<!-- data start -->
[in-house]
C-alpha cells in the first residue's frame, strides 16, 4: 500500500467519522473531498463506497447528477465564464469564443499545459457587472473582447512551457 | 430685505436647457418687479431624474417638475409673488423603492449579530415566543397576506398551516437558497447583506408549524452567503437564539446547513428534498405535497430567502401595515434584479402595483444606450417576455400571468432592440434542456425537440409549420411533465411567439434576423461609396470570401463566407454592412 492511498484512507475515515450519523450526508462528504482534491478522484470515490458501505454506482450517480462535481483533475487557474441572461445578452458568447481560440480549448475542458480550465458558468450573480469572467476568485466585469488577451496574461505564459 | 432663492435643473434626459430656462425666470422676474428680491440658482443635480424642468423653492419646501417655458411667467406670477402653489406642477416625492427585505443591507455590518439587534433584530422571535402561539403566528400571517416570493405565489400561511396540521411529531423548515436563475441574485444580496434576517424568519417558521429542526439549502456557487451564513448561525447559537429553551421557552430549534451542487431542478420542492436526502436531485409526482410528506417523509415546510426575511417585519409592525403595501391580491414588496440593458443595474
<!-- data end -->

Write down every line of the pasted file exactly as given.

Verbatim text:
[in-house]
C-alpha cells in the first residue's frame, strides 16, 4: 500500500467519522473531498463506497447528477465564464469564443499545459457587472473582447512551457 | 430685505436647457418687479431624474417638475409673488423603492449579530415566543397576506398551516437558497447583506408549524452567503437564539446547513428534498405535497430567502401595515434584479402595483444606450417576455400571468432592440434542456425537440409549420411533465411567439434576423461609396470570401463566407454592412 492511498484512507475515515450519523450526508462528504482534491478522484470515490458501505454506482450517480462535481483533475487557474441572461445578452458568447481560440480549448475542458480550465458558468450573480469572467476568485466585469488577451496574461505564459 | 432663492435643473434626459430656462425666470422676474428680491440658482443635480424642468423653492419646501417655458411667467406670477402653489406642477416625492427585505443591507455590518439587534433584530422571535402561539403566528400571517416570493405565489400561511396540521411529531423548515436563475441574485444580496434576517424568519417558521429542526439549502456557487451564513448561525447559537429553551421557552430549534451542487431542478420542492436526502436531485409526482410528506417523509415546510426575511417585519409592525403595501391580491414588496440593458443595474